The research is in its early stages, but Gradečak says the potential exists for various light harvesting applications, specifically when it comes to efficiency. As it stands, within one hour, the earth receives enough sunlight for one year’s worth of energy. The problem is that only a portion of the sunlight is used with current solar technology. Gradečak’s cells could be customized to absorb different wavelengths and composed of several types of nanomaterials — nanowires, nanoparticles, and graphene — which each have a specific function in the new type of solar cells. The devices could be put onto buildings and other surfaces to take into account needs of both a specific application and a given geographic location. Adding to that, the new solar cells are flexible, lightweight and transparent — cells wouldn’t be limited in their placement, but now could be used on curved and moving surfaces, such as cars and clothing. “Harvesting solar light would become a matter of convenience,” she says. Playing with Colors
Another of her projects focuses on developing light emitting diodes. Current sources of artificial light obviously work, but they also could last longer and be more efficient. As Gradečak says, they generate more heat than light. Light bulbs based on semiconducting diodes do exist and they are already more efficient, but they’re also more expensive. Nanowires could hold the solution. They can be grown on a variety of substrates, thereby lowering the costs, and they don’t contain the defects that are inherent in current technology.
The challenge with manufacturing anything with light is how to produce it with the same colors and intensities as the sun and have it be comfortable for the human eye. In Gradečak’s lab, she’s designing a device that is able to emit greens, blues and reds in different ratios. With nanotechnology, she can tune the band gap of the materials and consequently change the wavelength. Simultaneously, she’s working on technology that produces blue light that is transformed into reds and greens in different proportions with the use of phosphorus materials, which absorb blue light and re-emit it in a different color.
The overlying challenge with making a successful transition is understanding the nano-components and making them work together. Gradečak has developed a characterization technique that can determine how changing the composition and morphology of the nanomaterials changes the optical properties. Or as she says, “What are the knobs that we need to tune during synthesis to obtain specific functionality.”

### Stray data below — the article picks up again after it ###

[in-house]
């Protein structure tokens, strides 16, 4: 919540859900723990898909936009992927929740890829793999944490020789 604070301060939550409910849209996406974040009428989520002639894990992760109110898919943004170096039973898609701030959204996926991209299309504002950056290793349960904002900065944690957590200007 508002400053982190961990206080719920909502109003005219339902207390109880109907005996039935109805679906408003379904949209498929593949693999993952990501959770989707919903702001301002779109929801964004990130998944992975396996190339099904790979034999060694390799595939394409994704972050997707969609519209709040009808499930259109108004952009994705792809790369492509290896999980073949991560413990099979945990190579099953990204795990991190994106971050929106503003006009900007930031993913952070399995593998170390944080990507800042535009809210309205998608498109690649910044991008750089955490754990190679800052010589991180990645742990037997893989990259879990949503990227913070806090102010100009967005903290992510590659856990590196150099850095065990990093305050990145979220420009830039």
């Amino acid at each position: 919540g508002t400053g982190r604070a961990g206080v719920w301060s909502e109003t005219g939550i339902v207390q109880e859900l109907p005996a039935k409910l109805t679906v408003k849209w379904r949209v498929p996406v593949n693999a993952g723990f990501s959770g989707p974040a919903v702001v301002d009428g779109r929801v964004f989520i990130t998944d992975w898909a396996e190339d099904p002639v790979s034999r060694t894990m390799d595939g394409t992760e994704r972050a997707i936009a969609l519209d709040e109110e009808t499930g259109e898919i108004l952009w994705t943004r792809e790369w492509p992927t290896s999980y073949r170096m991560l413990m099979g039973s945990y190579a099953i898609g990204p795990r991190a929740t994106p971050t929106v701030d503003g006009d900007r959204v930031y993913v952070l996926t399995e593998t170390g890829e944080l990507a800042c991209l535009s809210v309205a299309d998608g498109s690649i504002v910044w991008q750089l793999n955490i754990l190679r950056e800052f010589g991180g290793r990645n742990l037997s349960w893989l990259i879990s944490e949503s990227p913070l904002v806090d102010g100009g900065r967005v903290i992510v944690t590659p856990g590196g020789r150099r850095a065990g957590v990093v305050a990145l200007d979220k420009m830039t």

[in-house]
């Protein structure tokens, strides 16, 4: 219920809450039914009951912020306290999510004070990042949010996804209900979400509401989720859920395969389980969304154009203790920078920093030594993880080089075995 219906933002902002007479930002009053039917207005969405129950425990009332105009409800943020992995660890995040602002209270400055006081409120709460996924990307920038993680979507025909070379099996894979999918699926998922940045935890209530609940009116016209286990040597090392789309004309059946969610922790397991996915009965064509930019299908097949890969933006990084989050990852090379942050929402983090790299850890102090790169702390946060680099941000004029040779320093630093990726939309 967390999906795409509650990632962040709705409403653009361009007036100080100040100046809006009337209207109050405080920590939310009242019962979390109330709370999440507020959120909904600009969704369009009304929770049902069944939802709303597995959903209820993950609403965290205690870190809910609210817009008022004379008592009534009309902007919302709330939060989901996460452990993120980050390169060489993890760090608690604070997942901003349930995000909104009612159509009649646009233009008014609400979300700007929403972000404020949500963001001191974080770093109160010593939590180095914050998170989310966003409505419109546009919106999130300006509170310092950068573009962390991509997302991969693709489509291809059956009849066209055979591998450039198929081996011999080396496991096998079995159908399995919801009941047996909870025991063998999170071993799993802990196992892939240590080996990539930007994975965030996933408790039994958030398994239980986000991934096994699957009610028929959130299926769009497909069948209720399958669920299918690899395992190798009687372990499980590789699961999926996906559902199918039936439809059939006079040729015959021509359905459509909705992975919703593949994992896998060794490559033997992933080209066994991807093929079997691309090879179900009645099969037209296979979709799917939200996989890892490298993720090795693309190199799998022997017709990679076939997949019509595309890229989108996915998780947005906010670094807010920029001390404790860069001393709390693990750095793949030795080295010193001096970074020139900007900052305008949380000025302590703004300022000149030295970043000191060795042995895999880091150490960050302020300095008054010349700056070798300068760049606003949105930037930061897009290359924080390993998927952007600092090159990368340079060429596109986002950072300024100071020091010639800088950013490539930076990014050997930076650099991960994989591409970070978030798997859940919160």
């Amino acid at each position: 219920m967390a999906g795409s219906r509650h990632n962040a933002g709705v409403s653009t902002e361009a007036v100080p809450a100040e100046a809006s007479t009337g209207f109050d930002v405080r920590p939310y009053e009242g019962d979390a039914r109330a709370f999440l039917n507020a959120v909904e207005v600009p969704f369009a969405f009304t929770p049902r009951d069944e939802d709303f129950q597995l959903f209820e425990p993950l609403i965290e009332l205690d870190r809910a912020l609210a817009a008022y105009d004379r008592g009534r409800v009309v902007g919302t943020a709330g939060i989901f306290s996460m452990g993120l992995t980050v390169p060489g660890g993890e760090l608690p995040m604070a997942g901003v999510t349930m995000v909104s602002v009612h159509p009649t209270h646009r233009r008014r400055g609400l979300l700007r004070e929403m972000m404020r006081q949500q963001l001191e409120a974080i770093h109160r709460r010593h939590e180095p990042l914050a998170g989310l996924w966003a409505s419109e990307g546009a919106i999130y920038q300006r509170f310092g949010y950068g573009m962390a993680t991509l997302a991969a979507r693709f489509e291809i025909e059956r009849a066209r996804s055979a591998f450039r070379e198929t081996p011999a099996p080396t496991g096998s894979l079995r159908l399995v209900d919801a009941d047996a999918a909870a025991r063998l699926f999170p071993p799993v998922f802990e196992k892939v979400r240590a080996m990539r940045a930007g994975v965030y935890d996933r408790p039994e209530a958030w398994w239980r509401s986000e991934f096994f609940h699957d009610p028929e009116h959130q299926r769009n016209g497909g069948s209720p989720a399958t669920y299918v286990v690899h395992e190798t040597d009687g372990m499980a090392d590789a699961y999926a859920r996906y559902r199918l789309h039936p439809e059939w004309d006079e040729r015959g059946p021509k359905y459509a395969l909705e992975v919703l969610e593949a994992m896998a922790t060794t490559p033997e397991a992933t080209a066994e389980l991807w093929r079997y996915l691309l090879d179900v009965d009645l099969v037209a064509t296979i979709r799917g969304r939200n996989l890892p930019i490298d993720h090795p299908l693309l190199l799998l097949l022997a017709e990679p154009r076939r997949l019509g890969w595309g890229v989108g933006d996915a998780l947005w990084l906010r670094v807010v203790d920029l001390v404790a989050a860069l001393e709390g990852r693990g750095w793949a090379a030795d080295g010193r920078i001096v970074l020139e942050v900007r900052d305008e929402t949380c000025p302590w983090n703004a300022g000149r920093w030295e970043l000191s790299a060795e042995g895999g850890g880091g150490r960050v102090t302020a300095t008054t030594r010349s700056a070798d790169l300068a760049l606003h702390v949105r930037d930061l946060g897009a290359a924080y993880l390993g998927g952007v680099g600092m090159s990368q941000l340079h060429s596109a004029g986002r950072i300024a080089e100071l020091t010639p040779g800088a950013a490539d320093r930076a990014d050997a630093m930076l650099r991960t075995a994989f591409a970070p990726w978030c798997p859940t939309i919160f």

Along with that, Gradečak is looking at ways to enhance flexibility and efficiency of solar cells, particularly through transparent electrodes. This is where her use of graphene plays a key role. Currently, indium tin oxide is the industry standard, but it’s expensive. Graphene has one layer of carbon atoms, and it has the necessary conductivity and flexibility. The question that Gradečak continues to explore is how to deposit materials onto graphene, have them interface and produce a workable solar cell.
One of her other projects involves developing a thermoelectric device. Similar to a solar cell, this would harness thermal energy and convert it into electricity. As an example, a car engine generates a high temperature, but most of it goes to waste. Her hope is to capture that heat and ultimately use it to power the vehicle’s electrical systems. Taken a step further, solar cells could be placed on that same car and be used to heat or cool it. “It’s a development that’s well into the future but one that would open up new ways of how we think about energy,” Gradečak says.
With all her work, an essential aspect is mastering the issue of scale. She’s working with atoms of different materials. Each one could be customized, but playing with one can affect others in untold ways. The correct interaction and balance can be found, but that’s just one piece of the equation. The next and necessary step in the process is to take a finding in the lab that works at one square inch and translate it to real-life, practical, industry-needed size, all while preserving the quality and efficiency.
“Nanomaterials offer exciting opportunities, and understanding how to translate their properties to the macroscopic scale holds the key toward scalability and new energy applications that currently do not exist,” Gradečak says.